Friday, 3 September 2010

Who's Afraid of Red, Yellow and Green. . .the end

After a couple of weeks, the mob returned to 100 Tonson Gallery, not the mob literally but those interested in P'Rirkrit's work. There was a panel discussion with a backdrop of revolution but this time, complete and very up-to-date (May 10th 2010 in all its glory) . . .

After the discussion, there was curry, red, yellow and green of course. . .

I arrived at 3.30 and left at 11 pm . . . bowls of curries, Singha beer when the rest of the country was banned from drinking (for a whole 30 hours) with an election the next day was a rather nice way to spend the day and nightin central bkk, for a moment it felt like summer in the city, any city but here, however, it is that it is here that the show had such an impact. I met some fascinating people, 8 hours is a long time to spend in a place if they were not, and have resolutely decided that there is no need to fear, red, yellow, or green as well as confirmed the fact that there is no such thing as a coincidence.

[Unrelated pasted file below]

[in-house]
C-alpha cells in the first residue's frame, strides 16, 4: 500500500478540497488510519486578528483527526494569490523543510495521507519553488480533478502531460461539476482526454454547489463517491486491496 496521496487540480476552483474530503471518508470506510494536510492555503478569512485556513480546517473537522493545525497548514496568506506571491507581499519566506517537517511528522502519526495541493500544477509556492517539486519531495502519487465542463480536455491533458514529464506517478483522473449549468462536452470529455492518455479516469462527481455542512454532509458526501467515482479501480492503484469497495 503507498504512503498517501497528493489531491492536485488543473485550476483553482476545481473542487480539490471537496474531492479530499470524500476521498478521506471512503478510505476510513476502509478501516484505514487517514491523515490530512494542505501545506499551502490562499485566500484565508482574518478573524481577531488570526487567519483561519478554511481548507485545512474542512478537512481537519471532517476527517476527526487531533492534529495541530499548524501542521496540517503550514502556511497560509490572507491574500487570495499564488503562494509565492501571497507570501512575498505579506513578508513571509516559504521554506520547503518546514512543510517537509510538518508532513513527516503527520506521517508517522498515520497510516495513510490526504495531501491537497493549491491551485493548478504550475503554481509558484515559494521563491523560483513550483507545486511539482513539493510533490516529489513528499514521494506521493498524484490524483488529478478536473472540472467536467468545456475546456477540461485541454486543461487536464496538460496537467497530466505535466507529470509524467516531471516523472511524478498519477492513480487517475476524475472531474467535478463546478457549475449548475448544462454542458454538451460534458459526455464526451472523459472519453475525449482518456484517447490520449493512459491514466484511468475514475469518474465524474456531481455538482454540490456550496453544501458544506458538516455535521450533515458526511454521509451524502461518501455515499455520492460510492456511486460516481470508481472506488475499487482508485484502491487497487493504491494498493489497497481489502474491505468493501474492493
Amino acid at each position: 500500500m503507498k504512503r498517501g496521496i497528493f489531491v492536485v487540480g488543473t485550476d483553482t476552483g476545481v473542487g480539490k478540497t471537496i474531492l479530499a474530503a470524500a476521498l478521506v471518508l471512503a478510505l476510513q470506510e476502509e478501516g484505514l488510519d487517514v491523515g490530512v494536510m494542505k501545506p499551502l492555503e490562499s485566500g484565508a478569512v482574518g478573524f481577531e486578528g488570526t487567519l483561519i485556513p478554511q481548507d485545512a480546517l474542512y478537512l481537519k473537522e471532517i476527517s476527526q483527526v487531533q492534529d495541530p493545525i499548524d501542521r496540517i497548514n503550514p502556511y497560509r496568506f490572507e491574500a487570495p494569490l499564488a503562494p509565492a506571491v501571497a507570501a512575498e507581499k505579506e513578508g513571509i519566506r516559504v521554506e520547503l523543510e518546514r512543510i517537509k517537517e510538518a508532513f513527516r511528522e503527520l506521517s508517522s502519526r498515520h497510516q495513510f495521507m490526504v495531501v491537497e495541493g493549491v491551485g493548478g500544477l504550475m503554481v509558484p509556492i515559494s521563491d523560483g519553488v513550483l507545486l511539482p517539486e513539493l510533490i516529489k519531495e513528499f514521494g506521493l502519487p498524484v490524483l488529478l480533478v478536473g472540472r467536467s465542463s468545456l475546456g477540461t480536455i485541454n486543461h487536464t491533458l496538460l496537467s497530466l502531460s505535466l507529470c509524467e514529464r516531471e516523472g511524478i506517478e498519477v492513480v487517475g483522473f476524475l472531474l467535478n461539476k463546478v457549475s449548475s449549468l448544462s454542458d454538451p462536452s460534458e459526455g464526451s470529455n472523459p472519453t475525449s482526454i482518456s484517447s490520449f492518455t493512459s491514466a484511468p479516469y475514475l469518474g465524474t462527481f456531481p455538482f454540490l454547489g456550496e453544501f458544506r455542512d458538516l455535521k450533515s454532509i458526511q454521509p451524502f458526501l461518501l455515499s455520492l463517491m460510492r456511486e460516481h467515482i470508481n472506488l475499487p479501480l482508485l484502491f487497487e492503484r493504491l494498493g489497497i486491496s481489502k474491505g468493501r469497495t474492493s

One really did need to savour the mural as it was taken down on Monday (48 hours after I arrived that day) - there is something at once tragic and beautiful about that, revolution to turn to black . . . 200 hours of work of work/drawing, a record of what actually happened, into a black wall. Maybe memory is a bit like that, out of sight - out of mind, I have a feeling P'Rirkrit's work is not really going to fade into oblivion though, even when the walls are black-washed, those events are too engrained in our collective memories. Oh and of course when you connect those hand-drawn images to the smell of curry boiling away in a confined space, well, that's what memories are about right? and to have actually seen the mural grow too, the passage of time, so strange, all of that to be erased. Yet you can't quite shake the fact that you were actually there, at some point in time and some of those moments you can't ever forget.

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